In 2005, lead vocalist, White, launched a solo career as Steve Spacek, and began recording Spaceshift, after signing with Los Angeles-based label Sound In Color. The album's lead single "Dollar", produced by J Dilla, became an unexpected moderate hit and was particularly popular in the club and among DJs. The song contained a sample of the Billy Paul recording "Let the Dollar Circulate", and dealt with the pros and cons of living with or without money. Notable producer, and former Digable Planets member, King Britt, described the song as "what Curtis Mayfield would be doing today!"[3] Spaceshift was also popular among mainstream critics, with Rolling Stone magazine noting that Spacek " new meaning to the phrase space funk",[3] and Fader magazine calling the group "the most futuristic soul group of our modern age".[3]

The group, fronted by White, continues to tour and gig all over the world. Its members now live in Los Angeles, Munich, and Sydney. In 2007, White appeared as a lecturer at the Red Bull Music Academy and also made a guest appearance on Katalyst's album What's Happening. Spacek also contributed vocals to Mark Pritchard's Harmonic 313 project, on the 2008 album When Machines Exceed Human Intelligence.[4] As of late 2009, White is working on a new project with Katalyst under the name "Space Invadas".[5]

Morgan Spacek has also continued to produce music both as Morgan Spacek and Morgan Zarate, working with artists as diverse as Dizzee Rascal, Raphael Saadiq, Eska and Ghostface Killa.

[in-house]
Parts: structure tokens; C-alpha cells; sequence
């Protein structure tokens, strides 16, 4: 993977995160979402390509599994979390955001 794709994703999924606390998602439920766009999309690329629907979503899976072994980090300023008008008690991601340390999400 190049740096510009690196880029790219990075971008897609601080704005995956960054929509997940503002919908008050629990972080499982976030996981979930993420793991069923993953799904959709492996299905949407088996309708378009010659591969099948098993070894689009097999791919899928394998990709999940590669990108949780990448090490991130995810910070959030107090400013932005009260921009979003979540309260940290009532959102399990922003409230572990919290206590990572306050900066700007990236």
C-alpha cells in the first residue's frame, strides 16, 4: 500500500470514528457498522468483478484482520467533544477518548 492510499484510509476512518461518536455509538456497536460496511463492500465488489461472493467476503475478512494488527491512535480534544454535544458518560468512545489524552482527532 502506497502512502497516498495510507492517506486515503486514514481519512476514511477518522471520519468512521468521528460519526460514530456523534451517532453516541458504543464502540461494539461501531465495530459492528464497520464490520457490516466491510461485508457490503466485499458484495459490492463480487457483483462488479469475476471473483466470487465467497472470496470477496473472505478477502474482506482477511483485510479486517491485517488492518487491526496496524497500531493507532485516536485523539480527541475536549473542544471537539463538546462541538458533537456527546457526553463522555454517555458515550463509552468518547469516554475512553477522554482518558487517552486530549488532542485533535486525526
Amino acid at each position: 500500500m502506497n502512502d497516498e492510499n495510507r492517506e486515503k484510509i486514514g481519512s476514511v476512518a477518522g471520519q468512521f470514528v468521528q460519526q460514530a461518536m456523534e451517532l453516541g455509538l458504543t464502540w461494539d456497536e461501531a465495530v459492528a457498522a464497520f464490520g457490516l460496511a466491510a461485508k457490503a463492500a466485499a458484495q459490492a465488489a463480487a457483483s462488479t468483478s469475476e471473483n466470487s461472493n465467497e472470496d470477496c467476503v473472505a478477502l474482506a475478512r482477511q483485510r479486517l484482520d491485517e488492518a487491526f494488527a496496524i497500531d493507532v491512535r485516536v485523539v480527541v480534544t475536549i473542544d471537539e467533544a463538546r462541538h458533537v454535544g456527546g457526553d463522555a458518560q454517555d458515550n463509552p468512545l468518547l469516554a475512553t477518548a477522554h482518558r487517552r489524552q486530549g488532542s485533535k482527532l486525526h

Steve Spacek's entry to Australia via Sydney Airport, on a tourist visa, to see his 13-week old son, featured in an episode of the fly-on-the-wall television documentary Border Security: Australia's Front Line.[6] Despite some initial concerns, he was allowed to enter the country.[6]



As Spacek

As Steve Spacek


As Spacek

  • "Eve" (1999/2000, Island Blue)
  • "Getaway" b/w "How Do I Move?" (2001, Island Blue)
  • "Motion Control" (2003, Studio !K7)
  • "Starz (Remix)" (2004, Studio !K7)
  • "2Pac - Do for Love (Spacek Remix)" (2006, no label listed) [8]

As Steve Spacek

  • "Dollar" (2005, Sound In Color)
  • "Baby Baby" (2006, Jazzy Sport)
  • "I Wanna Piece Of Ur Luv" (2006, Jazzy Sport)
  • "How You Gonna Feel" (Commix feat. Steve Spacek)
  • Katalyst - The Popcorns (feat. Bootie Brown & Steve Spacek)

As Beat Spacek

  • "Ring Di Alarm" (2017, on Bandcamp, Profile - S P A)


  1. ^ Steve Spacek Discography at Discogs. Retrieved on 2013-02-20.
  2. ^ a b [1] Archived 9 February 2006 at the Wayback Machine.
  3. ^ a b c d Steve Spacek | Gratis muziek, tourneedata, foto's, video's. Retrieved on 2013-02-20.
  4. ^ Harmonic 313 - When Machines Exceed Human Intelligence (CD, Album) at Discogs. Retrieved on 2013-02-20.
  5. ^ [2] Archived 29 October 2009 at the Wayback Machine.
  6. ^ a b Border Security: Australia's Front Line. Episode 11. 
  7. ^ Kellman, Andy. (2005-10-04) Space Shift - Steve Spacek : Songs, Reviews, Credits, Awards. AllMusic. Retrieved on 2013-02-20.
  8. ^ スペイセック* - Money Don't Mean A Thing / Do For Love (Vinyl) at Discogs. Retrieved on 2013-02-20.